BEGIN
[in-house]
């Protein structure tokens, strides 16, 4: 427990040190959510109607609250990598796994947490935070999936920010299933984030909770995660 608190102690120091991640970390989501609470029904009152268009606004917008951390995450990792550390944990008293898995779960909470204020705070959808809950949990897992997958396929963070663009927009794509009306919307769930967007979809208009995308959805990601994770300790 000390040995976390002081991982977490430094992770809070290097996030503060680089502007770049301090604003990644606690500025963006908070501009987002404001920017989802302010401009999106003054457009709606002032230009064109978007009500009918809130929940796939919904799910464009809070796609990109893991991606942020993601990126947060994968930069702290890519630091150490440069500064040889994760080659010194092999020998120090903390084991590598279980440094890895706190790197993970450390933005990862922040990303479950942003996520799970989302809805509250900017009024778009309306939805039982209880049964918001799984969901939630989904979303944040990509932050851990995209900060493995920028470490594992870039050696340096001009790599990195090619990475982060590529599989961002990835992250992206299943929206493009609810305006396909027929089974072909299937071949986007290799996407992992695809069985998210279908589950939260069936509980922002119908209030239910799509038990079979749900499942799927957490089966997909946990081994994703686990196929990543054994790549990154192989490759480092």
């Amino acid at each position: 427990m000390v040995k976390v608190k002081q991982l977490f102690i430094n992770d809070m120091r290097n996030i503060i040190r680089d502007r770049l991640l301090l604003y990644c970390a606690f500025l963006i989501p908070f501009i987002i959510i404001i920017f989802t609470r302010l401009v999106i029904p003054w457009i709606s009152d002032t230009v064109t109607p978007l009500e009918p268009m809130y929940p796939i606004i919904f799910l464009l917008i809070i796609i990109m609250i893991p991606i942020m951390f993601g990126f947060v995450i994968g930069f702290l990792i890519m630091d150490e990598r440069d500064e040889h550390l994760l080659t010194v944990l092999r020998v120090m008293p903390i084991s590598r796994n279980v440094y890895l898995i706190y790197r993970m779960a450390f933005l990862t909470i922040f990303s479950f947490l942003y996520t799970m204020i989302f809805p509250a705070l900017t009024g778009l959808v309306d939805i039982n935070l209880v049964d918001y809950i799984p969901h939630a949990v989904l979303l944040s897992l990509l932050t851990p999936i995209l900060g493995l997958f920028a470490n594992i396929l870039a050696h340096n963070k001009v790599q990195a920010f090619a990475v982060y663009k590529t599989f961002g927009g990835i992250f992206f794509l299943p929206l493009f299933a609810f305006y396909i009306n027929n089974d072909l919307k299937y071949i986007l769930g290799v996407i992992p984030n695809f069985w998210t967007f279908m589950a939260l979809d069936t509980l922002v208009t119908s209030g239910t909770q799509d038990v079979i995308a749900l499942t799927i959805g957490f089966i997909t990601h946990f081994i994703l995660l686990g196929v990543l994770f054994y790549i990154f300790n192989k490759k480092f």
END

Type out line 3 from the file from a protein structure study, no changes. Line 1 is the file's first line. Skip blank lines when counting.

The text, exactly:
């Amino acid at each position: 427990m000390v040995k976390v608190k002081q991982l977490f102690i430094n992770d809070m120091r290097n996030i503060i040190r680089d502007r770049l991640l301090l604003y990644c970390a606690f500025l963006i989501p908070f501009i987002i959510i404001i920017f989802t609470r302010l401009v999106i029904p003054w457009i709606s009152d002032t230009v064109t109607p978007l009500e009918p268009m809130y929940p796939i606004i919904f799910l464009l917008i809070i796609i990109m609250i893991p991606i942020m951390f993601g990126f947060v995450i994968g930069f702290l990792i890519m630091d150490e990598r440069d500064e040889h550390l994760l080659t010194v944990l092999r020998v120090m008293p903390i084991s590598r796994n279980v440094y890895l898995i706190y790197r993970m779960a450390f933005l990862t909470i922040f990303s479950f947490l942003y996520t799970m204020i989302f809805p509250a705070l900017t009024g778009l959808v309306d939805i039982n935070l209880v049964d918001y809950i799984p969901h939630a949990v989904l979303l944040s897992l990509l932050t851990p999936i995209l900060g493995l997958f920028a470490n594992i396929l870039a050696h340096n963070k001009v790599q990195a920010f090619a990475v982060y663009k590529t599989f961002g927009g990835i992250f992206f794509l299943p929206l493009f299933a609810f305006y396909i009306n027929n089974d072909l919307k299937y071949i986007l769930g290799v996407i992992p984030n695809f069985w998210t967007f279908m589950a939260l979809d069936t509980l922002v208009t119908s209030g239910t909770q799509d038990v079979i995308a749900l499942t799927i959805g957490f089966i997909t990601h946990f081994i994703l995660l686990g196929v990543l994770f054994y790549i990154f300790n192989k490759k480092f």